In California, where more than 100,000 homeless people live on the street—at extra risk from the new coronavirus, and without any way to easily wash their hands or self-quarantine—the state government is now working to procure hotel and motel rooms and deploy hundreds of RVs to provide temporary shelter.
The problem exists nationwide, though it’s particularly bad in California, where half of the country’s unsheltered homeless population lives. Across the state, more than 300 people have tested positive for COVID-19, and many more surely have the virus but haven’t been tested. If the virus spreads into homeless encampments, it would be devastating. Diseases already spread rapidly in these settings; L.A.’s Skid Row, overrun with rats, has seen recent outbreaks of typhus and Hepatitis A.
Some cities, including Los Angeles and San Francisco, have started installing handwashing stations at homeless encampments. San Francisco has temporarily leased RVs that will be used to isolate people who test positive for the virus but don’t need hospitalization. The city is also extending shelter hours and increasing meal services, so people in shelters can spend less time outside. (Most homeless shelters close during the day, forcing people out.) Some parts of the coronavirus response are making life even more challenging for people on the street; public libraries have closed, along with other places that were once a place to access restrooms. In L.A., gyms are now closed, along with restaurants other than for takeout orders.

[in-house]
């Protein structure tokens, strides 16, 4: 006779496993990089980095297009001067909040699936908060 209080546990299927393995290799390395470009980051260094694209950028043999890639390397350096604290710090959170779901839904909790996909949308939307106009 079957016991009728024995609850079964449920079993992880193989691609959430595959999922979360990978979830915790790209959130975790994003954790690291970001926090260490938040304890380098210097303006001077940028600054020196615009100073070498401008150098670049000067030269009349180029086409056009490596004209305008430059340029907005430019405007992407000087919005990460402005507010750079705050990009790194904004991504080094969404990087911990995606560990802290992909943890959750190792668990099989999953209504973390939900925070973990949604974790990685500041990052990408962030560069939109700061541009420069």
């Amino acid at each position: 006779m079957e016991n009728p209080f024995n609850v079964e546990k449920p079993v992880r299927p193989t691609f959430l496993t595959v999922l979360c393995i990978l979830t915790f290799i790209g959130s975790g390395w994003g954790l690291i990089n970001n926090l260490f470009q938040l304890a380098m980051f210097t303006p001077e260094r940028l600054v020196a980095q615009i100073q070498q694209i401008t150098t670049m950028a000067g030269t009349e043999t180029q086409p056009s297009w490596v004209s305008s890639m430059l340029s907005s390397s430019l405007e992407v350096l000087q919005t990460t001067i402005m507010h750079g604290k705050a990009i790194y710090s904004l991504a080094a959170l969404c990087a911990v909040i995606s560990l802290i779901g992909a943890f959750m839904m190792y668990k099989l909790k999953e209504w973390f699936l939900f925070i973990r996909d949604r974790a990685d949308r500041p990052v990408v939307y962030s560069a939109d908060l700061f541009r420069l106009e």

Shelters are also struggling to prepare. Most don’t have a way to isolate people who are most vulnerable to the virus because of age or illness, or to quarantine people who have already been exposed or are sick. Some shelters are already facing reductions in staff and volunteers either because staff are sick themselves or caring for someone else. The health care giant Kaiser Permanente, which already recognized homelessness as such a serious health concern that it has invested in affordable housing, is now committing $1 million to homeless service providers in Santa Clara County in the Bay Area, Los Angeles, Seattle, and Portland, Oregon.
The situation could get even more challenging if the current economic turmoil means that more people can’t pay rent, though a handful of cities now have temporary bans on evictions. It’s critical that Congress’s emergency response is amended “to include robust resources to help protect our homeless populations and allow low-income people to continue to keep a roof over their head during and after this crisis,” Diane Yentel, the head of the National Low Income Housing Coalition, wrote in a statement last week. “Any coronavirus response must include emergency rental and eviction prevention assistance and financial assistance directly to homelessness service providers, housing authorities, and housing assistance providers.” The organization lists additional recommendations here, including the obvious fact that the country needs to do a better job of addressing the underlying challenge of homelessness to solve the long-term problem—not only the temporary crisis.